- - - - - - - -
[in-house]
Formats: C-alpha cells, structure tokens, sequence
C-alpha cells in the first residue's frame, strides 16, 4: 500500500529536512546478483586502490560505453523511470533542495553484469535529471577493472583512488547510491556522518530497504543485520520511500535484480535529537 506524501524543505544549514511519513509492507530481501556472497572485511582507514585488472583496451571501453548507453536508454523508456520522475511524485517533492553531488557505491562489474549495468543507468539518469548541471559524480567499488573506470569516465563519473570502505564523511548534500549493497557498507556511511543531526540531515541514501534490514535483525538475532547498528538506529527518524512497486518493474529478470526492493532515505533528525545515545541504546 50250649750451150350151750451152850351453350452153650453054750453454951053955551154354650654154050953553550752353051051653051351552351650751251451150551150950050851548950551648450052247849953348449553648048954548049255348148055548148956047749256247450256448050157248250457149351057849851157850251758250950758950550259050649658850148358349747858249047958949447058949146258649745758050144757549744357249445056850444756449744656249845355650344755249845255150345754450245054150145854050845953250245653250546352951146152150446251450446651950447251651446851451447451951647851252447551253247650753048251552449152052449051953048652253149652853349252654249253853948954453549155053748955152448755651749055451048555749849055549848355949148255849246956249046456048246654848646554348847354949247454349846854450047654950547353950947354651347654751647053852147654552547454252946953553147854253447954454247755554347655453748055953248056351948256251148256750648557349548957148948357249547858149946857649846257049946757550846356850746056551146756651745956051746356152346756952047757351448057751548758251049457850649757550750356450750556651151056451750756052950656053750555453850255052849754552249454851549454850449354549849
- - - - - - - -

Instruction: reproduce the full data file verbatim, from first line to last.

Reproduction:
[in-house]
Formats: C-alpha cells, structure tokens, sequence
C-alpha cells in the first residue's frame, strides 16, 4: 500500500529536512546478483586502490560505453523511470533542495553484469535529471577493472583512488547510491556522518530497504543485520520511500535484480535529537 506524501524543505544549514511519513509492507530481501556472497572485511582507514585488472583496451571501453548507453536508454523508456520522475511524485517533492553531488557505491562489474549495468543507468539518469548541471559524480567499488573506470569516465563519473570502505564523511548534500549493497557498507556511511543531526540531515541514501534490514535483525538475532547498528538506529527518524512497486518493474529478470526492493532515505533528525545515545541504546 50250649750451150350151750451152850351453350452153650453054750453454951053955551154354650654154050953553550752353051051653051351552351650751251451150551150950050851548950551648450052247849953348449553648048954548049255348148055548148956047749256247450256448050157248250457149351057849851157850251758250950758950550259050649658850148358349747858249047958949447058949146258649745758050144757549744357249445056850444756449744656249845355650344755249845255150345754450245054150145854050845953250245653250546352951146152150446251450446651950447251651446851451447451951647851252447551253247650753048251552449152052449051953048652253149652853349252654249253853948954453549155053748955152448755651749055451048555749849055549848355949148255849246956249046456048246654848646554348847354949247454349846854450047654950547353950947354651347654751647053852147654552547454252946953553147854253447954454247755554347655453748055953248056351948256251148256750648557349548957148948357249547858149946857649846257049946757550846356850746056551146756651745956051746356152346756952047757351448057751548758251049457850649757550750356450750556651151056451750756052950656053750555453850255052849754552249454851549454850449354549849